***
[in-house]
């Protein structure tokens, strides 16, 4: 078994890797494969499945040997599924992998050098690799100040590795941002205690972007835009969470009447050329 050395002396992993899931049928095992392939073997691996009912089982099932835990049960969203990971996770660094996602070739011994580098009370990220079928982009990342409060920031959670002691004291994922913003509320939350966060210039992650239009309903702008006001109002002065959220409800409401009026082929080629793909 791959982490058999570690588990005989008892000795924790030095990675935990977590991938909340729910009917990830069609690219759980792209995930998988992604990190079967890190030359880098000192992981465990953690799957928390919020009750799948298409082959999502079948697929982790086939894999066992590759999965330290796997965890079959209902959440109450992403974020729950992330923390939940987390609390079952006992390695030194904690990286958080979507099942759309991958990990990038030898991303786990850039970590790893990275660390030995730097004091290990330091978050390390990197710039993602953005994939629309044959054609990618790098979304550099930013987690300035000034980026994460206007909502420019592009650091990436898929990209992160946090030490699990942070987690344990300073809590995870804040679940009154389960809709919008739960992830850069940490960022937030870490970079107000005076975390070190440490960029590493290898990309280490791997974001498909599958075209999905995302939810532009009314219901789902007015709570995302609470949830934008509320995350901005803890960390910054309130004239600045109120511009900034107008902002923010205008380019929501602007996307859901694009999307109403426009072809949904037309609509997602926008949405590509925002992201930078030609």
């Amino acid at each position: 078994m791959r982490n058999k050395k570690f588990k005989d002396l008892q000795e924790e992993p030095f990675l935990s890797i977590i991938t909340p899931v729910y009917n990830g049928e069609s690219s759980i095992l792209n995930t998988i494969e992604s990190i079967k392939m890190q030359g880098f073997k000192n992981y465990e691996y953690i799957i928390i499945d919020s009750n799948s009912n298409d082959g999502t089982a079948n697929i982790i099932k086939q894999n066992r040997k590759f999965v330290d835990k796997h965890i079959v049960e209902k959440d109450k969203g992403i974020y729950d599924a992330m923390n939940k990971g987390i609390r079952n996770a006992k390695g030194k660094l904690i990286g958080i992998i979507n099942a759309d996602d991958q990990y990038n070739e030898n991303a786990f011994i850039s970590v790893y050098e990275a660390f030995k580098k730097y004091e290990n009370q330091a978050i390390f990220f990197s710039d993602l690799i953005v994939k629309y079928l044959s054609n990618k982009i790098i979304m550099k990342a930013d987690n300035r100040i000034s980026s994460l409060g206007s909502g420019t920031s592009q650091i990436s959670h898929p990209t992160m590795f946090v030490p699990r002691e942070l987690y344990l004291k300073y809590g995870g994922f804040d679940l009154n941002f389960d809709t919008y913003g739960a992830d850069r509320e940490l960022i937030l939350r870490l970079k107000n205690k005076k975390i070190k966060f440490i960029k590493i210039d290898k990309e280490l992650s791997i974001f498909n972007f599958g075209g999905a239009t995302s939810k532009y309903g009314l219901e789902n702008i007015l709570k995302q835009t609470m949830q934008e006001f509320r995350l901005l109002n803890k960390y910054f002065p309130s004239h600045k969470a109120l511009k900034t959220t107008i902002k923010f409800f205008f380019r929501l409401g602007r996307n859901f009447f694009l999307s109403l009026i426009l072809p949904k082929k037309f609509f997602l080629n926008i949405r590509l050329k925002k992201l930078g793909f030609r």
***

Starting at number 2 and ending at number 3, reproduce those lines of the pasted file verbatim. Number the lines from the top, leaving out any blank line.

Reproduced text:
């Protein structure tokens, strides 16, 4: 078994890797494969499945040997599924992998050098690799100040590795941002205690972007835009969470009447050329 050395002396992993899931049928095992392939073997691996009912089982099932835990049960969203990971996770660094996602070739011994580098009370990220079928982009990342409060920031959670002691004291994922913003509320939350966060210039992650239009309903702008006001109002002065959220409800409401009026082929080629793909 791959982490058999570690588990005989008892000795924790030095990675935990977590991938909340729910009917990830069609690219759980792209995930998988992604990190079967890190030359880098000192992981465990953690799957928390919020009750799948298409082959999502079948697929982790086939894999066992590759999965330290796997965890079959209902959440109450992403974020729950992330923390939940987390609390079952006992390695030194904690990286958080979507099942759309991958990990990038030898991303786990850039970590790893990275660390030995730097004091290990330091978050390390990197710039993602953005994939629309044959054609990618790098979304550099930013987690300035000034980026994460206007909502420019592009650091990436898929990209992160946090030490699990942070987690344990300073809590995870804040679940009154389960809709919008739960992830850069940490960022937030870490970079107000005076975390070190440490960029590493290898990309280490791997974001498909599958075209999905995302939810532009009314219901789902007015709570995302609470949830934008509320995350901005803890960390910054309130004239600045109120511009900034107008902002923010205008380019929501602007996307859901694009999307109403426009072809949904037309609509997602926008949405590509925002992201930078030609």
């Amino acid at each position: 078994m791959r982490n058999k050395k570690f588990k005989d002396l008892q000795e924790e992993p030095f990675l935990s890797i977590i991938t909340p899931v729910y009917n990830g049928e069609s690219s759980i095992l792209n995930t998988i494969e992604s990190i079967k392939m890190q030359g880098f073997k000192n992981y465990e691996y953690i799957i928390i499945d919020s009750n799948s009912n298409d082959g999502t089982a079948n697929i982790i099932k086939q894999n066992r040997k590759f999965v330290d835990k796997h965890i079959v049960e209902k959440d109450k969203g992403i974020y729950d599924a992330m923390n939940k990971g987390i609390r079952n996770a006992k390695g030194k660094l904690i990286g958080i992998i979507n099942a759309d996602d991958q990990y990038n070739e030898n991303a786990f011994i850039s970590v790893y050098e990275a660390f030995k580098k730097y004091e290990n009370q330091a978050i390390f990220f990197s710039d993602l690799i953005v994939k629309y079928l044959s054609n990618k982009i790098i979304m550099k990342a930013d987690n300035r100040i000034s980026s994460l409060g206007s909502g420019t920031s592009q650091i990436s959670h898929p990209t992160m590795f946090v030490p699990r002691e942070l987690y344990l004291k300073y809590g995870g994922f804040d679940l009154n941002f389960d809709t919008y913003g739960a992830d850069r509320e940490l960022i937030l939350r870490l970079k107000n205690k005076k975390i070190k966060f440490i960029k590493i210039d290898k990309e280490l992650s791997i974001f498909n972007f599958g075209g999905a239009t995302s939810k532009y309903g009314l219901e789902n702008i007015l709570k995302q835009t609470m949830q934008e006001f509320r995350l901005l109002n803890k960390y910054f002065p309130s004239h600045k969470a109120l511009k900034t959220t107008i902002k923010f409800f205008f380019r929501l409401g602007r996307n859901f009447f694009l999307s109403l009026i426009l072809p949904k082929k037309f609509f997602l080629n926008i949405r590509l050329k925002k992201l930078g793909f030609r």